Overweight and Obesity in the Western Pacific Region an Equity Perspective
Overweight and obesity have become urgent global health issues in recent decades. Globally, the number of overweight children under the age of 5 years has increased from 32 million in 2000 to 41 million in 2014, corresponding to an increase in prevalence from 5.0% to 6.1%. It is estimated that, at the current pace, by 2020 some 9% of all children under 5 years will be overweight. Furthermore, an increase in adult obesity prevalence has been observed in all countries, and globally the prevalence of obesity among adults has doubled from 1980 to 2014, from 5% to 11% for men and from 8% to 15% for women. Overweight and obesity were estimated to account for 3.4 million deaths annually and 93.6 million disability-adjusted life years (DALYs) 1 in 2010.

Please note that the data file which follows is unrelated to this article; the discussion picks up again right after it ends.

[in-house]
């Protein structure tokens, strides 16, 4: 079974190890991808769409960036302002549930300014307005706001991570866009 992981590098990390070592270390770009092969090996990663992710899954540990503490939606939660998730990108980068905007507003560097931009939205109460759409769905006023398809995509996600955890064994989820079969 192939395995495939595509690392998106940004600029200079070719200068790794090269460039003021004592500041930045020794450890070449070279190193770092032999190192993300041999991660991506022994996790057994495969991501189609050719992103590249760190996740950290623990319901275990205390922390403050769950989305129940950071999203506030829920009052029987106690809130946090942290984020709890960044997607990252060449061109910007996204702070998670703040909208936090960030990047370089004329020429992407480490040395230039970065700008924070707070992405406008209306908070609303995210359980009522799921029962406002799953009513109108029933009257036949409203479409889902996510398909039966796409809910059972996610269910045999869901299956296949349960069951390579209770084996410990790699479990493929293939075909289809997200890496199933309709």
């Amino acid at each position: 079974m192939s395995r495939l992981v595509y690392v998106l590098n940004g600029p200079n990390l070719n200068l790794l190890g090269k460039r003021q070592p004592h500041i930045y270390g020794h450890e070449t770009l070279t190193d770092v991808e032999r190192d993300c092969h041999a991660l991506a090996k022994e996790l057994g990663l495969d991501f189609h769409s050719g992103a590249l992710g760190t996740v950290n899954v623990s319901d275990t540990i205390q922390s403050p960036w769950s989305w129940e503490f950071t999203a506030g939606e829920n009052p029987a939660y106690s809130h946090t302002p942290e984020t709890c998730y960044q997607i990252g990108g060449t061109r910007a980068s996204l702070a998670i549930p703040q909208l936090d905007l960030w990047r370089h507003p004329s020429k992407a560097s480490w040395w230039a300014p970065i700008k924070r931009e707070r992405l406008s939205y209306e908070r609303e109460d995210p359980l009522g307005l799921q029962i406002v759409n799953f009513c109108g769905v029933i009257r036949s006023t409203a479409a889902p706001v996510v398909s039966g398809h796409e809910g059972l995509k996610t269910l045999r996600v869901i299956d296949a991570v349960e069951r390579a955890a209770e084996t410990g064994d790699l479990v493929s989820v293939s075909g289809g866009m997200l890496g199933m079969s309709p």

The burden of overweight and obesity is inequitably distributed and affects some population groups and geographical areas more than others, based on their social characteristics, which are also inequitably distributed. Vulnerability to overweight and obesity might depend on, for instance, urban or rural residence, socioeconomic status, ethnicity or the geographical area where people live and their nutritional status in the first 1000 days of life.
This report intends to assist policy-makers in the World Health Organization (WHO) Western Pacific Region by contributing to a better understanding of the unequal distribution of overweight and obesity in the Region, and by providing policy options to address the social determinants of overweight and obesity. Identifying vulnerable population groups or areas can help policymakers, program managers and other actors to improve program targeting and increase the effectiveness and improve the health and well-being of the most vulnerable.